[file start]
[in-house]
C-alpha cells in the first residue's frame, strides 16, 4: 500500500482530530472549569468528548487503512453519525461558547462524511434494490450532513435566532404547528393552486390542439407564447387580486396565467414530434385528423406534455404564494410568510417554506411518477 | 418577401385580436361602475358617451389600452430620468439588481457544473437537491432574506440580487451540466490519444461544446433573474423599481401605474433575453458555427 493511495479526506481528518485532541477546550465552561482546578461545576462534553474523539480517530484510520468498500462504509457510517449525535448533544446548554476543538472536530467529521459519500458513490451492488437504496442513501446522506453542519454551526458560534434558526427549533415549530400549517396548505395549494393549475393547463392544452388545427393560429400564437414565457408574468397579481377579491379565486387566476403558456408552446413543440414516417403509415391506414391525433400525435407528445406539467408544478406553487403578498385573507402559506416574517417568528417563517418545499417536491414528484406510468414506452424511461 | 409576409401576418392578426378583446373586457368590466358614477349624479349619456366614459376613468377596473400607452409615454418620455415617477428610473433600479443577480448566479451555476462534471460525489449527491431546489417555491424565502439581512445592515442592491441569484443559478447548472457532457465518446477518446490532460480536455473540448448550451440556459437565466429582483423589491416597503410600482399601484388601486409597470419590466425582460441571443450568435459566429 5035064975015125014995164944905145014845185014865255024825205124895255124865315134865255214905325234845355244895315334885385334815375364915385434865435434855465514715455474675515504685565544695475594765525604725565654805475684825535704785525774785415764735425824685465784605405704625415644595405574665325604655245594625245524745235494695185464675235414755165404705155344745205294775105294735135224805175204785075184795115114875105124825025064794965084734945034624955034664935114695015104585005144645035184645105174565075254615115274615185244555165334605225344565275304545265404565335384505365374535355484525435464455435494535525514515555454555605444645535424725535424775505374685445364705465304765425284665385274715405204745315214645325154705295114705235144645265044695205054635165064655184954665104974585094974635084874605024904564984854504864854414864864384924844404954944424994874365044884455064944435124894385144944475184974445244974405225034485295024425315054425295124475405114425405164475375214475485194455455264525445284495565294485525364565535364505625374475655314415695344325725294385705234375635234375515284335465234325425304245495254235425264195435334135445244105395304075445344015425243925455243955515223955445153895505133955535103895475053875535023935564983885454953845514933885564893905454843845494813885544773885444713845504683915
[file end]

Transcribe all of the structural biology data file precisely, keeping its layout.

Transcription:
[in-house]
C-alpha cells in the first residue's frame, strides 16, 4: 500500500482530530472549569468528548487503512453519525461558547462524511434494490450532513435566532404547528393552486390542439407564447387580486396565467414530434385528423406534455404564494410568510417554506411518477 | 418577401385580436361602475358617451389600452430620468439588481457544473437537491432574506440580487451540466490519444461544446433573474423599481401605474433575453458555427 493511495479526506481528518485532541477546550465552561482546578461545576462534553474523539480517530484510520468498500462504509457510517449525535448533544446548554476543538472536530467529521459519500458513490451492488437504496442513501446522506453542519454551526458560534434558526427549533415549530400549517396548505395549494393549475393547463392544452388545427393560429400564437414565457408574468397579481377579491379565486387566476403558456408552446413543440414516417403509415391506414391525433400525435407528445406539467408544478406553487403578498385573507402559506416574517417568528417563517418545499417536491414528484406510468414506452424511461 | 409576409401576418392578426378583446373586457368590466358614477349624479349619456366614459376613468377596473400607452409615454418620455415617477428610473433600479443577480448566479451555476462534471460525489449527491431546489417555491424565502439581512445592515442592491441569484443559478447548472457532457465518446477518446490532460480536455473540448448550451440556459437565466429582483423589491416597503410600482399601484388601486409597470419590466425582460441571443450568435459566429 5035064975015125014995164944905145014845185014865255024825205124895255124865315134865255214905325234845355244895315334885385334815375364915385434865435434855465514715455474675515504685565544695475594765525604725565654805475684825535704785525774785415764735425824685465784605405704625415644595405574665325604655245594625245524745235494695185464675235414755165404705155344745205294775105294735135224805175204785075184795115114875105124825025064794965084734945034624955034664935114695015104585005144645035184645105174565075254615115274615185244555165334605225344565275304545265404565335384505365374535355484525435464455435494535525514515555454555605444645535424725535424775505374685445364705465304765425284665385274715405204745315214645325154705295114705235144645265044695205054635165064655184954665104974585094974635084874605024904564984854504864854414864864384924844404954944424994874365044884455064944435124894385144944475184974445244974405225034485295024425315054425295124475405114425405164475375214475485194455455264525445284495565294485525364565535364505625374475655314415695344325725294385705234375635234375515284335465234325425304245495254235425264195435334135445244105395304075445344015425243925455243955515223955445153895505133955535103895475053875535023935564983885454953845514933885564893905454843845494813885544773885444713845504683915